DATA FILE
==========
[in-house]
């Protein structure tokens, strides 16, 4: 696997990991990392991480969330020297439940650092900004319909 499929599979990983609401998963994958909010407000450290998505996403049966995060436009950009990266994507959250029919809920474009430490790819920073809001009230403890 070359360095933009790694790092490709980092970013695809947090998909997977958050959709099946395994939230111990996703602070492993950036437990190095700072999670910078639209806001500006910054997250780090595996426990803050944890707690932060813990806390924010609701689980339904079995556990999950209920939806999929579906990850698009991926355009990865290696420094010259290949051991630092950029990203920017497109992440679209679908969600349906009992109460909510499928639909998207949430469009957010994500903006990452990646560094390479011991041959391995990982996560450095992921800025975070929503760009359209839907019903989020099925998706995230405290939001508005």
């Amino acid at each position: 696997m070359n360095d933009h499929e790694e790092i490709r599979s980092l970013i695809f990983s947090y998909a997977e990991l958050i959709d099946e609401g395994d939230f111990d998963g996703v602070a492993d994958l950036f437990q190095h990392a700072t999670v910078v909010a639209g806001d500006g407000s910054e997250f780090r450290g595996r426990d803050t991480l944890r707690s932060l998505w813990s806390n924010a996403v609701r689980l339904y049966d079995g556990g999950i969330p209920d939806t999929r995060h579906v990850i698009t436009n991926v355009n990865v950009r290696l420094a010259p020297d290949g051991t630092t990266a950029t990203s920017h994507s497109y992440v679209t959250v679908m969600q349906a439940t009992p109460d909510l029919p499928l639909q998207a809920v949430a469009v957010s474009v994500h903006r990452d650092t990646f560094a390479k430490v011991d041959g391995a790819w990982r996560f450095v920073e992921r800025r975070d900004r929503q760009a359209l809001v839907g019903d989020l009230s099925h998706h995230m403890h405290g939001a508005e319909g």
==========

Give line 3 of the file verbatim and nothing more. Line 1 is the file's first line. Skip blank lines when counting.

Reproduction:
């Amino acid at each position: 696997m070359n360095d933009h499929e790694e790092i490709r599979s980092l970013i695809f990983s947090y998909a997977e990991l958050i959709d099946e609401g395994d939230f111990d998963g996703v602070a492993d994958l950036f437990q190095h990392a700072t999670v910078v909010a639209g806001d500006g407000s910054e997250f780090r450290g595996r426990d803050t991480l944890r707690s932060l998505w813990s806390n924010a996403v609701r689980l339904y049966d079995g556990g999950i969330p209920d939806t999929r995060h579906v990850i698009t436009n991926v355009n990865v950009r290696l420094a010259p020297d290949g051991t630092t990266a950029t990203s920017h994507s497109y992440v679209t959250v679908m969600q349906a439940t009992p109460d909510l029919p499928l639909q998207a809920v949430a469009v957010s474009v994500h903006r990452d650092t990646f560094a390479k430490v011991d041959g391995a790819w990982r996560f450095v920073e992921r800025r975070d900004r929503q760009a359209l809001v839907g019903d989020l009230s099925h998706h995230m403890h405290g939001a508005e319909g």